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Data from: Fruit flies medicate offspring after seeing parasites

Citation

Kacsoh, Balint Z.; Lynch, Zachary R.; Mortimer, Nathan T.; Schlenke, Todd A. (2013), Data from: Fruit flies medicate offspring after seeing parasites, Dryad, Dataset, https://doi.org/10.5061/dryad.j5g7m

Abstract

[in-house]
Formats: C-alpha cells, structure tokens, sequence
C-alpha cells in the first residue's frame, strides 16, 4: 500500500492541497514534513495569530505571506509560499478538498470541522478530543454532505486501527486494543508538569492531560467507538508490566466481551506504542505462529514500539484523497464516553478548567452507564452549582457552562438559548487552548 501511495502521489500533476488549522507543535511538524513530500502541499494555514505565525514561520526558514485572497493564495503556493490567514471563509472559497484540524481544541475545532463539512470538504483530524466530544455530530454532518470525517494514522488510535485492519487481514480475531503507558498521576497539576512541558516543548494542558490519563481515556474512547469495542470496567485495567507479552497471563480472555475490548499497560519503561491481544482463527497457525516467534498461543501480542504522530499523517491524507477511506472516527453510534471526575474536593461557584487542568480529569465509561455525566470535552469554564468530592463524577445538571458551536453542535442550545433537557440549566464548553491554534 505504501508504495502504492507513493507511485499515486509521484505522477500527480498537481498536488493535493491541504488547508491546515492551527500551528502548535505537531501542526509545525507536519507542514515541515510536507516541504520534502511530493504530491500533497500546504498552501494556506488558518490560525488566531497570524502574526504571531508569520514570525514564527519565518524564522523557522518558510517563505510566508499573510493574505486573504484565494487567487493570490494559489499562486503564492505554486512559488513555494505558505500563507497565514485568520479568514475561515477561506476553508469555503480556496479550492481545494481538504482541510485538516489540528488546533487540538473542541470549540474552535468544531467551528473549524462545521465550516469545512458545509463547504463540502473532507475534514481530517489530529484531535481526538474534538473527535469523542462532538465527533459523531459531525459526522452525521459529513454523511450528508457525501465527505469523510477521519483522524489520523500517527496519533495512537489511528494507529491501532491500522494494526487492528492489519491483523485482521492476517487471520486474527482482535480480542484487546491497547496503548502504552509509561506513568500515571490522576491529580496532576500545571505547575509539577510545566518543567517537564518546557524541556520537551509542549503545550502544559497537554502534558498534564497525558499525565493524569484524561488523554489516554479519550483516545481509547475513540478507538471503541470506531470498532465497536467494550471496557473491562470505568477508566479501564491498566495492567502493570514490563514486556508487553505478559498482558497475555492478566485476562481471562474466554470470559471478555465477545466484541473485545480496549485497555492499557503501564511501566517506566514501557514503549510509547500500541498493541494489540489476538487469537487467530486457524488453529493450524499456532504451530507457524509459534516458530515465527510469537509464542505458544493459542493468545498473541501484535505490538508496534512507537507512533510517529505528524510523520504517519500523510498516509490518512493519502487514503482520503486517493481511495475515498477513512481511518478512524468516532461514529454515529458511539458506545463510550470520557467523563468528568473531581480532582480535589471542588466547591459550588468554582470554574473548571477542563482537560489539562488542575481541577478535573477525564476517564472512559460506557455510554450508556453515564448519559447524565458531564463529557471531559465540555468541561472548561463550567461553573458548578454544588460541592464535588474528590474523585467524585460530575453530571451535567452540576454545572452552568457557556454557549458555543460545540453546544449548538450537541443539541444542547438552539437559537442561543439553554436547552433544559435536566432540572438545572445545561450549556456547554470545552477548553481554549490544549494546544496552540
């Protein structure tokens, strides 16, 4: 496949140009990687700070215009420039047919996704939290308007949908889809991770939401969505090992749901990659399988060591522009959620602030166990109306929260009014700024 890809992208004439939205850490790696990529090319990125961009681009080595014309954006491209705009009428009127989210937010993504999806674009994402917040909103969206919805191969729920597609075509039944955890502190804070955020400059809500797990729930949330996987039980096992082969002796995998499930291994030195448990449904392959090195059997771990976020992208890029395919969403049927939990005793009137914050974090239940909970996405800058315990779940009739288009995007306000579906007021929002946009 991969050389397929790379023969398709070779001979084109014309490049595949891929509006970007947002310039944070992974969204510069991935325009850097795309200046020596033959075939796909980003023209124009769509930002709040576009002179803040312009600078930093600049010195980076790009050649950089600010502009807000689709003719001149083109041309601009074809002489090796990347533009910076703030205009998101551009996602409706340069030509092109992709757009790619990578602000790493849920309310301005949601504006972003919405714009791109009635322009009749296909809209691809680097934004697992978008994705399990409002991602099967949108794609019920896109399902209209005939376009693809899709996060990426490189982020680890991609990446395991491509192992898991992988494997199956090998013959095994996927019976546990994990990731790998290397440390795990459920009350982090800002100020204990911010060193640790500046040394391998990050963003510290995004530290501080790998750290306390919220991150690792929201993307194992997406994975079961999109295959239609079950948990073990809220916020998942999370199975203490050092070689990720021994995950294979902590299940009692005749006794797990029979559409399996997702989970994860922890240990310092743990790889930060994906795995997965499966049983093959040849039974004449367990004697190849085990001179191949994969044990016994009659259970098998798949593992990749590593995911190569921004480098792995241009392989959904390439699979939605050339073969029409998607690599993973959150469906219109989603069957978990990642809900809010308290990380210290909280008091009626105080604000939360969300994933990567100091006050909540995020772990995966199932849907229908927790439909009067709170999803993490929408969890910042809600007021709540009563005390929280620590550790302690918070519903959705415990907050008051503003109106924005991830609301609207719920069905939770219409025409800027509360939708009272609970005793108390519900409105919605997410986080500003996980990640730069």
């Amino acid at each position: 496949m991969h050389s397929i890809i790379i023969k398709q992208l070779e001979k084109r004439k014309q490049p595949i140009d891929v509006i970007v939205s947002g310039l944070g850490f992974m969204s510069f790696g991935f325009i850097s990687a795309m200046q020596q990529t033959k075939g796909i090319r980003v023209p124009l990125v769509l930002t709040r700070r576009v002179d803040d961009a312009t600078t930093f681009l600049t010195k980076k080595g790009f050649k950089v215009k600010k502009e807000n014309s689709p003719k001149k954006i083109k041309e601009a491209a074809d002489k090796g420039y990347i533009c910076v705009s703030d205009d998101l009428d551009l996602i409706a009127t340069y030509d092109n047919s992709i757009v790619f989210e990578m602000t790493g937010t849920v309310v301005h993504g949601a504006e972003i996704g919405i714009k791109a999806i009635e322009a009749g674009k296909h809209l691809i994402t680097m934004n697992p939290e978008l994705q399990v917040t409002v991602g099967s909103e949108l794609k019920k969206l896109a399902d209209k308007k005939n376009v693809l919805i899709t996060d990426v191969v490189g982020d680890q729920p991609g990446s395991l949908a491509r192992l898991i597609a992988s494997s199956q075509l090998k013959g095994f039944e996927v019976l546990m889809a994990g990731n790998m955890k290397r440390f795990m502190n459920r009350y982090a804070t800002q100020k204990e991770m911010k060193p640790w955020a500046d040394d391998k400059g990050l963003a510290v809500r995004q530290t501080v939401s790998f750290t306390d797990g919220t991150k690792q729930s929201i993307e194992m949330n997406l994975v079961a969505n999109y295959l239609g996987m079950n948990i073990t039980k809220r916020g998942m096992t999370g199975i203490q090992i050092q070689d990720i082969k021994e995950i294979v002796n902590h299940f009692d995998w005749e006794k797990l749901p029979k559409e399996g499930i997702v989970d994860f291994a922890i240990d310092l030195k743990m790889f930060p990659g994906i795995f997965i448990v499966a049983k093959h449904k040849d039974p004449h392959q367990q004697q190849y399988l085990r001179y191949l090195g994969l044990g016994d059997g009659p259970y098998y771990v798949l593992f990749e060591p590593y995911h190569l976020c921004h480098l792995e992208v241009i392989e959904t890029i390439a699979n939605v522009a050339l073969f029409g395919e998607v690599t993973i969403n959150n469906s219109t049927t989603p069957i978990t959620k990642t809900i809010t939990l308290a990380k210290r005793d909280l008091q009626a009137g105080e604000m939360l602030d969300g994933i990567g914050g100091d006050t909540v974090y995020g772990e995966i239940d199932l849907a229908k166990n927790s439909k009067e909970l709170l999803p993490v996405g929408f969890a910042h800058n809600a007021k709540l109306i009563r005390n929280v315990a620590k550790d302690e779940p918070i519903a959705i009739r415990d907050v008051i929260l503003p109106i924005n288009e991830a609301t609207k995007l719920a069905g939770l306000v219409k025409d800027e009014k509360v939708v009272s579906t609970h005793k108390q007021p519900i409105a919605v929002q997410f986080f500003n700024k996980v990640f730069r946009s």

Hosts have numerous defenses against parasites, of which behavioral immune responses are an important but under-appreciated component. Here we describe a behavioral immune response Drosophila melanogaster utilizes against endoparasitoid wasps. We found that when flies see wasps they switch to laying eggs in alcohol-laden food sources that protect hatched larvae from infection. This oviposition behavior change, mediated by neuropeptide F, is retained long after wasps are removed. Flies respond to diverse female larval endoparasitoids but not to pupal endoparasitoids or males, showing they maintain specific wasp search images. Furthermore, the response evolved multiple times across the genus Drosophila. Our data reveal a behavioral immune response based on anticipatory medication of offspring, and outline a non-associative memory paradigm based on innate parasite recognition by the host.

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